Have I gone too far yet? Have I pushed things over the edge and thrown out ideas that are forcing you to step outside your comfort zone? Would you prefer me to tell you that pursuing the dreams that other people have for you is perfectly all right? I can’t do that because if I did I would be compromising my personal integrity. Instead, I’m encouraging you to let go of every dream that doesn’t belong exclusively to you that you’re holding in your mind and heart now. If you’re in a job or relationship that you know doesn’t match up with your outer or inner vision, either walk away from it now or begin creating a plan to do so in the near future.

Until recently, I was addicted to the approval of other people. In fact, for most of my life,  I was constantly feeling as if I had to behave a certain way or do certain things so that others would love and accept me. Then, one day,  I realized two things that I should have been clear to me years ago. First of all, no matter how hard you try, you will never gain everyone’s love or approval. Secondly, when you come to the end of your life, if you have allowed yourself to be influenced by other people’s opinions and have followed their dreams for you instead of your dreams for yourself, the regrets you have will be enormous. For, in not taking control of your own destiny, you’ll have put it in the hands of other people and outside forces. So, you’ll never  know what you might have accomplished because you’ll have let others make your choices for you. How appealing does that sound?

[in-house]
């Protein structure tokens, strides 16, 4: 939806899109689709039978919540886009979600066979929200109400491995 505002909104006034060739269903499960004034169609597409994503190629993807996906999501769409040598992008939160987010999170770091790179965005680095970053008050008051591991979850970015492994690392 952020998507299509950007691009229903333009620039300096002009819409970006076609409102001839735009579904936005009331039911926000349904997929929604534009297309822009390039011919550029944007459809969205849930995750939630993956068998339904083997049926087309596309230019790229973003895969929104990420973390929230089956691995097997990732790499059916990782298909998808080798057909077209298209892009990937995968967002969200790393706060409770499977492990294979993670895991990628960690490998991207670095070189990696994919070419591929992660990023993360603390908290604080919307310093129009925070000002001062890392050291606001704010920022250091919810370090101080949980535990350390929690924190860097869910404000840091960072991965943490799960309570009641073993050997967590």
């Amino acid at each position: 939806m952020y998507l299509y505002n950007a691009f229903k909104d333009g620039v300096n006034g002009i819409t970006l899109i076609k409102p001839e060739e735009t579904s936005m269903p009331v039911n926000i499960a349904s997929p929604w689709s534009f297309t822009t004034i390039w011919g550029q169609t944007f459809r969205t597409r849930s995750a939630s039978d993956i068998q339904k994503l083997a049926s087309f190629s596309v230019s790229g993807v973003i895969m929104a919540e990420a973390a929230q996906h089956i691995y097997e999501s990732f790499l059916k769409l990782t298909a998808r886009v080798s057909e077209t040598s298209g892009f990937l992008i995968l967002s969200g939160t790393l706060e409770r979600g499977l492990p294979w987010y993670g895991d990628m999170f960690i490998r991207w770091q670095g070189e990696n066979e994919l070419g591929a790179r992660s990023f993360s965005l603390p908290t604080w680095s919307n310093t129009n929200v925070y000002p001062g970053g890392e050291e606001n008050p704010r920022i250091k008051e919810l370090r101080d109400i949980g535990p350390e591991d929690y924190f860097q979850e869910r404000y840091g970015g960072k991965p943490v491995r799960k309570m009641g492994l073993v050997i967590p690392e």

I’m not going to ask you to write down goals or plans. Why? Well, I’m a very spontaneous person, and the moment that someone tells me to start writing down things, I usually cringe. I prefer to think things through and toss ideas around in my mind as opposed to writing down structured plans. This may change for me, in time. I am an experimental thinker, which means that I am always willing to shake things up when they aren’t working.

Thankfully, I don’t believe there’s any  need to write down anything to tune into your inner vision or to create your outer vision. However, you can simplify things by asking yourself a few key questions. What are the things about my life that I want to change? How do my personal goals, dreams, and wishes differ from what other people are telling me that I should do? And perhaps most importantly: are the choices I’m making on a daily basis moving me further or closer away from my long-term goals?

Capturing your outer vision may be crucial to accomplishing what you want to achieve. But tuning into your inner vision is a necessary step in creating your outer vision. Whether you’re ready to decide what you want out or your life or not, to remove the veil that’s shielding your gaze from your true self will guide you towards the path that will eventually take you where you want to go. And, unless you’re content exactly where you are, I hope that you’ll let my words enter your soul and persuade you into letting go of everything in your life that’s preventing you from being honest with yourself. My mentor Denis Waitley has said, “Life is the movie  you see through your own eyes.”  Let us all work on developing the eyesight that will give us clear vision.